Tank Drive Car

Does anybody know where you can get a tank drive car, or how to make one. I don’t mean a go cart, I mean an actual car. Our team members have been using tank drive so much, they’ve come to the point where they have no other way of steering, myself included. So does anybody know these things?

I’m pretty sure you can’t get such a thing. Car steer because they are made for going in a straight line without a lot of stop and go. Robots have skid steer since a zero turn radius is useful and they stop and turn quite frequently. If you’re looking for a good industrial example of a skid-steer, check out a bobcat.

There is this for a laugh.

But in reality skid steer would be quite dangerous at high speeds and damaging to roads, plus everything is designed to handle a large turning radius that results from a car.

You might be able to buy one from a Tire Store. :wink: They would probably give you the car if you would promise to buy your first N sets of tires from them.

Every once in while somebody posts an M113 for sale on e-bay. They are quite reasonably priced, agile, configurable (APC, medical evac, command and control, engineer, utility, etc.). And the US government will be disposing of THOUSANDS of them over the next six years. These tracked vehicles are 1960’s era skid steer and some (all?) use the differential lever type steering you’re looking for… “tank drive”.

All modern agile tracked vehicles (military high mobility platforms) use a steering wheel, accelerator, and brake pedals. The newest ones might even start using a joystick. I don’t see them going back the two stick design, it’s not in any trade studies I’ve seen anyway.

Have any teams looked at user interface studies on “tank drive”? Our results from an early season test this year showed that independent up-down and left-right (axis 1 and 3) on a PlayStation style Logitech game pad was twice as fast for combined gross and precision movements. Our study involved at least 5 untrained users (users unfamiliar with the platform, not unfamiliar with various control methods) and the results were consistently half the time, even for those asking for “tank steer”. Why is “tank steer” so popular?

Seriously, there’s several major reasons why nearly all motor vehicles user Ackerman based steering instead of tank drive, including but not limited to cost, tire life, safety, ease of use, mechanical complexity, maintainability, etc.

Make these guys an offer. :eek:

Shoulda wired up an RC car controller to your robot, like we did…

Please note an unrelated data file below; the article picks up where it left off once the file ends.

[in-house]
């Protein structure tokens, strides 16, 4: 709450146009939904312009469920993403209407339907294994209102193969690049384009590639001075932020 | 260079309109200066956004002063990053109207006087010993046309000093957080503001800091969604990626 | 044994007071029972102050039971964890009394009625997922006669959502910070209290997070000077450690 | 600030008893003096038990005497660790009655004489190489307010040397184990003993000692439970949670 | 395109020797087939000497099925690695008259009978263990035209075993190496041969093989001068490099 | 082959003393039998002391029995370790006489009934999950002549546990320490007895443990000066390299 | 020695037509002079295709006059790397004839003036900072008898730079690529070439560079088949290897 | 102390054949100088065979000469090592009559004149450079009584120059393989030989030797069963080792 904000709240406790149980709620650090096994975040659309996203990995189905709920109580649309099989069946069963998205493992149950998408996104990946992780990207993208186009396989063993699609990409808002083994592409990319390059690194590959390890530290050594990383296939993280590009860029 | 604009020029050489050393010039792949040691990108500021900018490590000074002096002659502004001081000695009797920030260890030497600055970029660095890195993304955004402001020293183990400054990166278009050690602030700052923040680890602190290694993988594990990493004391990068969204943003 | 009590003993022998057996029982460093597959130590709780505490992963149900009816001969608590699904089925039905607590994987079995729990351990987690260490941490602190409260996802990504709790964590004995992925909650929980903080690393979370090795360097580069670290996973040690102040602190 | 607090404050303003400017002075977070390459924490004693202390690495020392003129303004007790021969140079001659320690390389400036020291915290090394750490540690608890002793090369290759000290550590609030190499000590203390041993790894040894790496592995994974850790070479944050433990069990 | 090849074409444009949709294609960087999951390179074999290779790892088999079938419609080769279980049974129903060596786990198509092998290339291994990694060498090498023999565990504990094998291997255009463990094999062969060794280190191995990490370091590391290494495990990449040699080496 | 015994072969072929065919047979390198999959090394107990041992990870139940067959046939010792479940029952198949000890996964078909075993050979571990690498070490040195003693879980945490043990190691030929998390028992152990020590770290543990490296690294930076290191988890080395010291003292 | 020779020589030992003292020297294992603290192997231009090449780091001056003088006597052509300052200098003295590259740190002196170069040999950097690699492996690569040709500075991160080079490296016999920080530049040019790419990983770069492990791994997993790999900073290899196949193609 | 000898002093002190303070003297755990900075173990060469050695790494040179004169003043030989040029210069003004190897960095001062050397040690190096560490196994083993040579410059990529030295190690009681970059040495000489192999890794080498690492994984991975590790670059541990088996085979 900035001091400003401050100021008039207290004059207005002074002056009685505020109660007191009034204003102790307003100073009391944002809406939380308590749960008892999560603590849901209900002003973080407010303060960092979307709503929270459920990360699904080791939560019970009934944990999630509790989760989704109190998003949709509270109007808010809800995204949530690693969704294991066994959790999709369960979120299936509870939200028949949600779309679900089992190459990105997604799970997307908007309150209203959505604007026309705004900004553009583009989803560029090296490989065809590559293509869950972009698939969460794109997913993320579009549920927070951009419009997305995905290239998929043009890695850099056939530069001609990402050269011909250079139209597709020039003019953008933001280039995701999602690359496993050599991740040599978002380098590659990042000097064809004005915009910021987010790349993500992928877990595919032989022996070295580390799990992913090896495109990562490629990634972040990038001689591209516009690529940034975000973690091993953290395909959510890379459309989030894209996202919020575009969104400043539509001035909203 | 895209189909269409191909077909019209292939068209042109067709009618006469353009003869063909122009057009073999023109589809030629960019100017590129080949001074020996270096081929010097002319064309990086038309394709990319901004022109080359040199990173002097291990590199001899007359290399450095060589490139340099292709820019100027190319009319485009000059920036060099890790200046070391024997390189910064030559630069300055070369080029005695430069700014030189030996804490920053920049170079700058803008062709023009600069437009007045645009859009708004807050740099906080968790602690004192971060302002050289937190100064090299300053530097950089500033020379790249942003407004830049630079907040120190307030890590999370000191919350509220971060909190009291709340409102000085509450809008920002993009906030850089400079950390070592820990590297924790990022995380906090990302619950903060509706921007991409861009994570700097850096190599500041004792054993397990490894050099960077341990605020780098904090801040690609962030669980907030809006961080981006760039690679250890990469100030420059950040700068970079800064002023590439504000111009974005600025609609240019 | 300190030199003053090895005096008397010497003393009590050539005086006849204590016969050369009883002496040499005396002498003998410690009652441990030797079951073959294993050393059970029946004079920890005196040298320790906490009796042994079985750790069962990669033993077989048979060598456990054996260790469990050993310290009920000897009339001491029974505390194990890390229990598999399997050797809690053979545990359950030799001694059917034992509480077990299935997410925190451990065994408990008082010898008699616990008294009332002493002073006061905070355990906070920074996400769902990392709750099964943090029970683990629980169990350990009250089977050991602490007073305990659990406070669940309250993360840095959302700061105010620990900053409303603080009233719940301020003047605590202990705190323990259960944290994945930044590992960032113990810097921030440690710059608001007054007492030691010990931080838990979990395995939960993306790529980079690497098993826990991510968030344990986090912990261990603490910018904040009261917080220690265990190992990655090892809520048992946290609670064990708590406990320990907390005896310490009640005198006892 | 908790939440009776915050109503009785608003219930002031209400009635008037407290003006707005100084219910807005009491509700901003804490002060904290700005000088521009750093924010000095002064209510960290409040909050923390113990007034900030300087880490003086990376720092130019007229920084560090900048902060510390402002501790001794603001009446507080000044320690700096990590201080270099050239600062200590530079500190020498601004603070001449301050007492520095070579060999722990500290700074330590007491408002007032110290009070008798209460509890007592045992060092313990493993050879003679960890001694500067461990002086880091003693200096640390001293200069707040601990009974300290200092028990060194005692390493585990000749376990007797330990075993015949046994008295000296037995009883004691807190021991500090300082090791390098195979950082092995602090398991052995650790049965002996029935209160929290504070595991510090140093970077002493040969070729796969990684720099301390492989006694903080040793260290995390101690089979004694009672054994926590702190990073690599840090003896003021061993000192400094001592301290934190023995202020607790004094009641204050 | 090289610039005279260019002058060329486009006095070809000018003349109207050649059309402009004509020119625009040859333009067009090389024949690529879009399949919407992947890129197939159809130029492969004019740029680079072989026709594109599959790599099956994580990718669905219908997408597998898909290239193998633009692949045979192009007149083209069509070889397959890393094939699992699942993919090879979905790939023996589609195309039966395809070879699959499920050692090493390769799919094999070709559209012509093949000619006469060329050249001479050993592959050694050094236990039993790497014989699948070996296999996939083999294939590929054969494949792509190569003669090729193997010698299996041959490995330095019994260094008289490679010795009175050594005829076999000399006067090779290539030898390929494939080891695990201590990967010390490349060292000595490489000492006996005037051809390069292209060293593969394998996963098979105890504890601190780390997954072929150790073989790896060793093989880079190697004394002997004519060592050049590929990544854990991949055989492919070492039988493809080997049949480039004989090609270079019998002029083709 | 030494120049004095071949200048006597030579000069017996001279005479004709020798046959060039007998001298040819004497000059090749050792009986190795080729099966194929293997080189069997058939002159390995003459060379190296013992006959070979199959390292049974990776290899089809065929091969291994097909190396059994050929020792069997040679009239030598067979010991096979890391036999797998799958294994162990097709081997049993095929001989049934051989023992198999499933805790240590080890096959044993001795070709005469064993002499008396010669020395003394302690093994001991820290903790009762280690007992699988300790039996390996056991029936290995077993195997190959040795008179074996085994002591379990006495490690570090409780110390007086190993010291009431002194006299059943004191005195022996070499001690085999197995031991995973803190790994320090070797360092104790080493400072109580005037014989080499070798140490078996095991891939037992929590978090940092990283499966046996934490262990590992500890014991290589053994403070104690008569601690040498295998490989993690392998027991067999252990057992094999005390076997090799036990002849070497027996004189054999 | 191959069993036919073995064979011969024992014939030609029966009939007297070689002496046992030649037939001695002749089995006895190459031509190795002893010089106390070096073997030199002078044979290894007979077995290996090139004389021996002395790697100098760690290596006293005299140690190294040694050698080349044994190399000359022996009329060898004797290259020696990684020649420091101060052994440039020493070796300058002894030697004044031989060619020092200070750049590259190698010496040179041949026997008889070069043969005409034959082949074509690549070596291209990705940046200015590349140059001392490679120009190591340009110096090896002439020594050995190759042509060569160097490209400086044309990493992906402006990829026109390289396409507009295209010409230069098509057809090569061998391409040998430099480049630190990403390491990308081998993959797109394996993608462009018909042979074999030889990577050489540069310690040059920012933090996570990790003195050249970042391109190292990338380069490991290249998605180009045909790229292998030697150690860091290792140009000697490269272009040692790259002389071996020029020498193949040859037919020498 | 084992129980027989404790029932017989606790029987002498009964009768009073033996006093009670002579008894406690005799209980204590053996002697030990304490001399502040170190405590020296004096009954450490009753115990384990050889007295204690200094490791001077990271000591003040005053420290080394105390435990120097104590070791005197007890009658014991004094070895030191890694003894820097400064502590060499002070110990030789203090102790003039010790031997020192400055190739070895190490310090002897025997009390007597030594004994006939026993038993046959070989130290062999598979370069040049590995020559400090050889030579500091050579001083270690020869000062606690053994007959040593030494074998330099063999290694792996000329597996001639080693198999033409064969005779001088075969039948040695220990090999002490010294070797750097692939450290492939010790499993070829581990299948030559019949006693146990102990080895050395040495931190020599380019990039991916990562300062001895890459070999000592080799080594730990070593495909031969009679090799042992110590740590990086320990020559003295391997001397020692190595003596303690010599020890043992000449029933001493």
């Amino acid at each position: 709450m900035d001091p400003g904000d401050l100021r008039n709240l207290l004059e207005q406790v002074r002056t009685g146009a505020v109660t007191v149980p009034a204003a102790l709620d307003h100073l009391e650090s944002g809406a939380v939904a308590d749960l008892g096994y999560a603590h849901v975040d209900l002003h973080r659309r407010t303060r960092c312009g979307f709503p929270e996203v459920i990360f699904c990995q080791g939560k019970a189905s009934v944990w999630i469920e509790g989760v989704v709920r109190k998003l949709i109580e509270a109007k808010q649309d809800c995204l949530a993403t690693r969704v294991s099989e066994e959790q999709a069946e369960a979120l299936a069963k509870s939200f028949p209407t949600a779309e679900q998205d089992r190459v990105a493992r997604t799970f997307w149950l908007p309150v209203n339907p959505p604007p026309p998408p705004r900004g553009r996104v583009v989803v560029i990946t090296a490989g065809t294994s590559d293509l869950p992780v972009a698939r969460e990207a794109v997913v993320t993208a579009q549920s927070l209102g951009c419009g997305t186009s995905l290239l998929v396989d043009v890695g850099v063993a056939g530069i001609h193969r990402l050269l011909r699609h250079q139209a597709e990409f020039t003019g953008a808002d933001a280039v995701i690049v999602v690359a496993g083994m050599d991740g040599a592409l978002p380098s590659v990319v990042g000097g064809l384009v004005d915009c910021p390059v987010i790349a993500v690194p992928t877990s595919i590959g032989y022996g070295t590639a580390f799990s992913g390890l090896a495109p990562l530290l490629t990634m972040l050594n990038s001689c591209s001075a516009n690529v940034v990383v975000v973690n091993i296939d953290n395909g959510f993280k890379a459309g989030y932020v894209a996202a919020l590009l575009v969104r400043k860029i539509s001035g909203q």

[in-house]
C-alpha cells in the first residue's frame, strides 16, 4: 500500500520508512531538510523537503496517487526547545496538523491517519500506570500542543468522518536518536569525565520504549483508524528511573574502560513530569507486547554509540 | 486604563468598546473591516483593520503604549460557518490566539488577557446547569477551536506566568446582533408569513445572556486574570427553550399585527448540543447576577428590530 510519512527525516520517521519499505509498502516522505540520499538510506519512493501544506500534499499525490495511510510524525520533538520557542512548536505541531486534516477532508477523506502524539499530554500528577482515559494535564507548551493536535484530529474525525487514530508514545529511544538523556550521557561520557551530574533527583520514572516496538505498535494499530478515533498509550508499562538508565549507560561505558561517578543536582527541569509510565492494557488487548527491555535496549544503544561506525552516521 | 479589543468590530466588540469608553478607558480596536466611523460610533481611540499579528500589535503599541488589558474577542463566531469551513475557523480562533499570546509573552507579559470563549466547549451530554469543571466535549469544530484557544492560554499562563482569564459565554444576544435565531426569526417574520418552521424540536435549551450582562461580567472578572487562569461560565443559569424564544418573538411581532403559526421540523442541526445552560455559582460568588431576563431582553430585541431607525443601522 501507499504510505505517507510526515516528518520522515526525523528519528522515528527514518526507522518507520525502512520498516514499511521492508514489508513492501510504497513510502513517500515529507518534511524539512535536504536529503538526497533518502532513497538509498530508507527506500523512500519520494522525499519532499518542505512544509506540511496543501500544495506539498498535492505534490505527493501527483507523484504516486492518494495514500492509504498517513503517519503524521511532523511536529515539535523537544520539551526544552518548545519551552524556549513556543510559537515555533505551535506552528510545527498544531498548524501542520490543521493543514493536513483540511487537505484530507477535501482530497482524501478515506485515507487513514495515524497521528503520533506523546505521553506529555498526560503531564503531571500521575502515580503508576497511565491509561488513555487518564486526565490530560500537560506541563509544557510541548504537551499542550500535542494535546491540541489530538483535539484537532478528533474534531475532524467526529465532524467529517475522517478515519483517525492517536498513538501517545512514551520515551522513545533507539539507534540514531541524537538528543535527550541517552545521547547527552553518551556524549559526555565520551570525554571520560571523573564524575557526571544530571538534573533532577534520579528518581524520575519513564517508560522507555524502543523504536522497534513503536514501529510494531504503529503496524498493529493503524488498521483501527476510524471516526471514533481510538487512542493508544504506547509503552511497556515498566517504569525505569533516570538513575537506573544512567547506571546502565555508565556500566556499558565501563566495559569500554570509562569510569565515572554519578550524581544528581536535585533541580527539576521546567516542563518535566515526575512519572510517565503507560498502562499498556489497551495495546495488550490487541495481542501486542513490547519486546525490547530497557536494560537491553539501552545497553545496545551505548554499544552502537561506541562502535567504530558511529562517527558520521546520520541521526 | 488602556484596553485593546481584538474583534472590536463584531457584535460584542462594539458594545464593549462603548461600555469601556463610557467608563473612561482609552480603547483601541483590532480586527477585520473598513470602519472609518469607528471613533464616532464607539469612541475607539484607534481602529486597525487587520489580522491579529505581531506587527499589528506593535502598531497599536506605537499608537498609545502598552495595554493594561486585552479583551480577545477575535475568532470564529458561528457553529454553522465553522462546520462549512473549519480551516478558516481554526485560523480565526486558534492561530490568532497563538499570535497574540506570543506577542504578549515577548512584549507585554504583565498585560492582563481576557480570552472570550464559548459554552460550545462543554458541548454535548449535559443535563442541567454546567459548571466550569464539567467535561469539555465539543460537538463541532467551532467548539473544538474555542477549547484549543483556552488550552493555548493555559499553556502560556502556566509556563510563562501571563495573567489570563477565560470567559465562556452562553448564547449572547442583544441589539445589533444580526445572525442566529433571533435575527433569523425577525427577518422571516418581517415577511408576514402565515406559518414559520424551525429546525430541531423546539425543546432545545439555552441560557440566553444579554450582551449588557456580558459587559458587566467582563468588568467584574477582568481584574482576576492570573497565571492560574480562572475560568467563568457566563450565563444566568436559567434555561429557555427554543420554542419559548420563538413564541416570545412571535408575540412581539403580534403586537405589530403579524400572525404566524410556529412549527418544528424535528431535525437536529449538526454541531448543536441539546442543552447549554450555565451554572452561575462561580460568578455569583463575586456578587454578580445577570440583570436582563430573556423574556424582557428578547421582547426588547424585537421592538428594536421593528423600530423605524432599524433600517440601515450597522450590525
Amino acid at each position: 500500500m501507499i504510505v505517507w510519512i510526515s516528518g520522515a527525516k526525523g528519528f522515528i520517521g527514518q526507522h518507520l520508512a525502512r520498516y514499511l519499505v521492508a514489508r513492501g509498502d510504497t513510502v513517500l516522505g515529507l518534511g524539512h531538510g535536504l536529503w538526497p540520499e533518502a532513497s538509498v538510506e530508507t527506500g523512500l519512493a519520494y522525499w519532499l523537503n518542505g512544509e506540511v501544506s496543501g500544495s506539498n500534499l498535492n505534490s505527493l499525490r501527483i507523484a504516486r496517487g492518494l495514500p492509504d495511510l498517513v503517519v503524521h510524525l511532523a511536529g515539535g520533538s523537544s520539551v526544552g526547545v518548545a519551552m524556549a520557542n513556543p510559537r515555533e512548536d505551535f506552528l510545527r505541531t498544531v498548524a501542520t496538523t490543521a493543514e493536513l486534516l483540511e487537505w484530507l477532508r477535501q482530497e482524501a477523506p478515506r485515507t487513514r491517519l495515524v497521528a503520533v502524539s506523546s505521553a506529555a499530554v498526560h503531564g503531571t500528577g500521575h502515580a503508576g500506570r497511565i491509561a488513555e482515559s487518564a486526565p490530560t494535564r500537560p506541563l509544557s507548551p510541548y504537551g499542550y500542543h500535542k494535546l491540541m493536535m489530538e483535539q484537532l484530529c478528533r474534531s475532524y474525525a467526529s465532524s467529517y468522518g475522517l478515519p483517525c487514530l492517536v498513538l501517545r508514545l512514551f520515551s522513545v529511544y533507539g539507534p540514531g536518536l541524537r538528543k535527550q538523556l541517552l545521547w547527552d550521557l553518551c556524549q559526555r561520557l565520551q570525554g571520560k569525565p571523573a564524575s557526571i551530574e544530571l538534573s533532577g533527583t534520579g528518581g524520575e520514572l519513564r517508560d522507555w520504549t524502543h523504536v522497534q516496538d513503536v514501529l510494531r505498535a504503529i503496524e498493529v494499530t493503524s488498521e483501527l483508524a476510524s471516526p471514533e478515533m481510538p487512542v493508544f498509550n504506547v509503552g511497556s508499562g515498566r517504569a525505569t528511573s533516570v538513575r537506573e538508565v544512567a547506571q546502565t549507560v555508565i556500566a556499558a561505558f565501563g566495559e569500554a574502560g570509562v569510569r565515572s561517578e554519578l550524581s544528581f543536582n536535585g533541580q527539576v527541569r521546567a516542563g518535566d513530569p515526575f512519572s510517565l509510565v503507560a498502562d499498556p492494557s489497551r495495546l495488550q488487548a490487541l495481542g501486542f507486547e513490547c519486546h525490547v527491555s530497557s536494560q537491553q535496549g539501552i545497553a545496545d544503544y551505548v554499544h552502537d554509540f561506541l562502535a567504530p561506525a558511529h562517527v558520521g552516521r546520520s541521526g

(my old bulldozer has tank drive, complete with metal tracks, but steering requires using the brakes as well as pulling the steering clutches)

I didn’t intend to have the car “street legal”, just able drive with tank drive. A few of our senior and junior members (who have licenses) really want to try it out, and for some strange reason, our mentors said yes. So, they’re anxiously awaiting for me to send them this thread. I do like that tank one…

Think about how far the outside rim of a steering wheel moves when you drive a “normal” car. Then think about the levers you’d use to get this same action from a tank drive setup. Would the leverage ratio be the same? how would it work?

Easy. Build this years kit bot Jenny-rig a seat on it then put to control system in there lap.

But if you want to acctually want to drive something full size, a tank is your best bet (ps some tanks are street legal in France).

I know a Jenny-ring is 8675309 but what is a Jenny-rig ?


This may very well be a big part of the future of racing, the ability the combine a traditional car system with hub motors to cause differential motion AND generate yaw would be very good in the corners indeed. Apparently a few Formula Student teams in Germany are working on exactly that.

Waaayyyy back when I was the drive coach on my old team, we did a study that showed that drivers all did better with “arcade drive” than with “tank drive” (then weren’t known as that back then). On that team, we forbode “tank drive” after that.

I’ve been wanting to go to independent fore/aft left/right for years. We finally did it this year, but NOT with two sticks. We use one stick for the fore/aft and a spring-loaded knob for the rotational movement of the robot. This setup was extremely intuitive the drive, and it even eliminates the “turning in the opposite direction while the robot is facing you” problem with a stick. I’m thinking we’ll stick with this configuration for a while.

She would be Jerry Rig’s sister.

To your knowledge, does this interface already have a unique name, and if not have you given it one that we could use here on the forums?


No, we haven’t given it a name. We’ve been talking about using this interface since the 2008 game, but this is the first year we’ve actually done it.

Feel free to think of a good name. I’m not very good at coming up with names.


Do you have any idea why using the knob works better than a joystick when the robot it facing the driver?

I have suggested a rotating control to our team several times, but none of the students seem interested. I just figured it was the gaming mentality coming out.


I know you addressed this question to Chris, but while you are waiting for him to answer…

It is because with the twisting action of the knob, the driver intuitively thinks of rotation as a clockwise/counterclockwise thing (which is independent of the orientation of the robot) rather than as a go_left/go_right thing.


Excellent point! I didn’t think of that… Thanks Ether.

I will try that point with the students…

Any ideas for a good supplier of a centered spring return pot?